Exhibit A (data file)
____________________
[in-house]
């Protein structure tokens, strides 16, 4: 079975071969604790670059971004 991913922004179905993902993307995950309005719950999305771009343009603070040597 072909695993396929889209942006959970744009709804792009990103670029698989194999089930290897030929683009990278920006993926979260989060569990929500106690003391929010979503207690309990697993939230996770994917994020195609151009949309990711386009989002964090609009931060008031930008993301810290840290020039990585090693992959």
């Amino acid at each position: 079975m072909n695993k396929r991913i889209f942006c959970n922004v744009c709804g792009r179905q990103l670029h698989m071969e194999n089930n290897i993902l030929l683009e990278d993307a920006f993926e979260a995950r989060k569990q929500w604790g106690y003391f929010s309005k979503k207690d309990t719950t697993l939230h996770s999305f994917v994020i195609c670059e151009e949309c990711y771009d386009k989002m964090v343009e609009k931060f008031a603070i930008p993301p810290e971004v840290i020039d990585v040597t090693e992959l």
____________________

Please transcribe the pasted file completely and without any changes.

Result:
[in-house]
């Protein structure tokens, strides 16, 4: 079975071969604790670059971004 991913922004179905993902993307995950309005719950999305771009343009603070040597 072909695993396929889209942006959970744009709804792009990103670029698989194999089930290897030929683009990278920006993926979260989060569990929500106690003391929010979503207690309990697993939230996770994917994020195609151009949309990711386009989002964090609009931060008031930008993301810290840290020039990585090693992959």
């Amino acid at each position: 079975m072909n695993k396929r991913i889209f942006c959970n922004v744009c709804g792009r179905q990103l670029h698989m071969e194999n089930n290897i993902l030929l683009e990278d993307a920006f993926e979260a995950r989060k569990q929500w604790g106690y003391f929010s309005k979503k207690d309990t719950t697993l939230h996770s999305f994917v994020i195609c670059e151009e949309c990711y771009d386009k989002m964090v343009e609009k931060f008031a603070i930008p993301p810290e971004v840290i020039d990585v040597t090693e992959l």